The current Pyungtaek U.S. armed forces expansion plan is part of the Bush administration¡¯s Global Posture Review (GPR), an effort to adjust the U.S. forces, previously concentrated in west Europe and northeast Asia to respond to the post-World War II cold war situation, to the new needs of combating weapons of mass destruction and terrorism. Specifically, on March 29, 2002, the U.S. armed forces in Korea and the Korean Ministry of Defense entered an agreement for the U.S. to return to Korea a total of 33,605acres of U.S. armed forces land (55.3% of the total land currently provided to the U.S. armed forces), while the Korean government would newly provide 1,257acres of land in the Pyungtaek area for the U.S. armed forces. However, in the Future of the Alliance conference held between the two countries in July 2004, the countries agreed to increase both the returning land to 42,207acres (64% of the total land currently provided to the U.S. armed forces) and the newly ! provided land to 2,957acres. As a result, the U.S. armed forces in Korea will now be provided a total of 2,850acres of land in its reallocation of bases in Seoul and two other cities to Pyungtaek.

      U.S. armed forces have thus far justified their presence in Korea by the purported need to protect South Korea from North Korea. But with the reallocation, the U.S. armed forces in Korea have now become part of the so-called ¡®Asia-Pacific Swift Mobilization Forces,¡¯ preparing for swift and aggressive intervention in the wars and conflicts of other countries. Indeed, on January 19, 2006, the Roh Moo-hyun administration agreed to grant the U.S. armed forces so-called ¡®strategic flexibility,¡¯ or the ability to intervene in conflicts in other northeast Asian or foreign countries. According to the current plans of the U.S. armed forces and the Korean Ministry of Defense, in a few years 10% of Pyungtaek will become a northeast Asian military focal point in which 90% of the total U.S. armed forces in Korea are based.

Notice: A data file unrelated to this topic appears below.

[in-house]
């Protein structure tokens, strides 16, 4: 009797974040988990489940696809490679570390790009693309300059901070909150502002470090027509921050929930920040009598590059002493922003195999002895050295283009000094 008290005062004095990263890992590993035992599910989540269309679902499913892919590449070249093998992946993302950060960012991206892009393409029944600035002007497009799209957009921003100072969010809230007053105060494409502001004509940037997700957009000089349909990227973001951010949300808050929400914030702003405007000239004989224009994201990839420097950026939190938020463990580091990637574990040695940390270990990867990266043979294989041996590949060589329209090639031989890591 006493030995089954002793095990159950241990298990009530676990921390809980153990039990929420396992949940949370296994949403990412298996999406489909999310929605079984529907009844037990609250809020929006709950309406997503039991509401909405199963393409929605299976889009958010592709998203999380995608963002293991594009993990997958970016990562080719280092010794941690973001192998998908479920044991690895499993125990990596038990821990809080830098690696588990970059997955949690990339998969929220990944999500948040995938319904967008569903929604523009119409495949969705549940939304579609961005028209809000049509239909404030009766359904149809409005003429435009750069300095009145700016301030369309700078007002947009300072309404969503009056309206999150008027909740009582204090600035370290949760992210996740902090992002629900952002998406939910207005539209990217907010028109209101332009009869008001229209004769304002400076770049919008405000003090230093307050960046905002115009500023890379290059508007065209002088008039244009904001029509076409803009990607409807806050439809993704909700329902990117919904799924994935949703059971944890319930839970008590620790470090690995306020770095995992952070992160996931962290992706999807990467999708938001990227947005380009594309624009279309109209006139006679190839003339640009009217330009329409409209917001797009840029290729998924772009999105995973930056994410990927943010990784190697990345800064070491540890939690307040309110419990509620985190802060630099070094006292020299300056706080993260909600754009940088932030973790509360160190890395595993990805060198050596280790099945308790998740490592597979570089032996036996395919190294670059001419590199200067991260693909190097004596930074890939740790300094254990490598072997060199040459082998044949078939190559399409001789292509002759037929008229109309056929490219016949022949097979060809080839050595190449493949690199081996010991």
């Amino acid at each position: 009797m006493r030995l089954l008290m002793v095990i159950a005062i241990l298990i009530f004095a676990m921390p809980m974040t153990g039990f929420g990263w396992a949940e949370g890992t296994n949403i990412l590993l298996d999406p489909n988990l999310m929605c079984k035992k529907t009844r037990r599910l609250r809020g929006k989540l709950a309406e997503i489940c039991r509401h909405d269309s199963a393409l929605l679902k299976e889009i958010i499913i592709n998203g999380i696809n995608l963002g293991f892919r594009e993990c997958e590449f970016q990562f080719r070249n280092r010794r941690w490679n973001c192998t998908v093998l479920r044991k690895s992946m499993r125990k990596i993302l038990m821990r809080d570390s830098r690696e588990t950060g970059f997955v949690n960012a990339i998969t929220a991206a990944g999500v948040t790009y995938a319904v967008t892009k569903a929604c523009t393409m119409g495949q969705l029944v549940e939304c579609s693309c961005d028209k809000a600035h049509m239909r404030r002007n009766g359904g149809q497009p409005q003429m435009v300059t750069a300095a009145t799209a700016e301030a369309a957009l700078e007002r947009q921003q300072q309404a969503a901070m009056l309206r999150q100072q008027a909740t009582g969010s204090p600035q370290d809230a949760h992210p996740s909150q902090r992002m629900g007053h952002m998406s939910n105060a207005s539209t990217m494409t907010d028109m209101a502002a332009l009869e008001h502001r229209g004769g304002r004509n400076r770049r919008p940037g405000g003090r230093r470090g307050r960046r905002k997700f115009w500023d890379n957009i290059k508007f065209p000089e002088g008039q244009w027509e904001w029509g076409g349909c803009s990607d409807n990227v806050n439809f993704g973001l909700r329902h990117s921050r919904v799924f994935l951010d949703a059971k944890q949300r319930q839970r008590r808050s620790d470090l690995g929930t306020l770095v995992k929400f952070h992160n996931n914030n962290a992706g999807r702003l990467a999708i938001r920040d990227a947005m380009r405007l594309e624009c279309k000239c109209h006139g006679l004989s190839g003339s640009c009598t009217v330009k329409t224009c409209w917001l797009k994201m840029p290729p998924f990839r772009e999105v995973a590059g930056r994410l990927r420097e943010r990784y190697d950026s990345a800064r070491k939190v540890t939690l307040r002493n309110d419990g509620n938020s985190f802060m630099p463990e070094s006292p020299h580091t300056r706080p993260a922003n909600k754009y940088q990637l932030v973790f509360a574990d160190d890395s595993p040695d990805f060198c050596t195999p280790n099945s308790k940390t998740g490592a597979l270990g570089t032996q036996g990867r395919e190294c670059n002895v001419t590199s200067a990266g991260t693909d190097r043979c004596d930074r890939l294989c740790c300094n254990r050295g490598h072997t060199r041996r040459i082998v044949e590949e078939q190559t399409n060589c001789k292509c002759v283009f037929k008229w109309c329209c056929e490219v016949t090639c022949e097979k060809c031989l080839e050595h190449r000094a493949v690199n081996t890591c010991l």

Action Requested

      Send letters to South Korean government and urge the authorities to:

      - Release human rights activists and citizens.

      - Stop attempts to evict residents in Daechu-ri, Pyungtaek.

      - Renew consultation with the locals so their concern can be addressed in a peaceful and humanitarian manner.

      - Re-consider stopping military base expansion in Pyungtaek, for the sake of the elderly villagers and peace in the land of Korea.

      * Send letters to:
      President Roh Moo-hyun
      Blue House
      1 Sejongno Jonno-gu
      Seoul, South Korea (110-820)
      Fax : (82) 2 770 4943
      E-mail : webmaster@...

      * Send copies to:
      Minister of Defence, Yoon Kwang-woong
      Ministry of Defence
      22 Itaewon road, Yongsan-gu
      Seoul, South Korea (104-701)
      Fax: (82) 2 748 6026
      E-mail: cyber@...

      Please send a softcopy of your letters to IFIS (ifis32@...).

      Visit my web page at http://daga.N3.net/max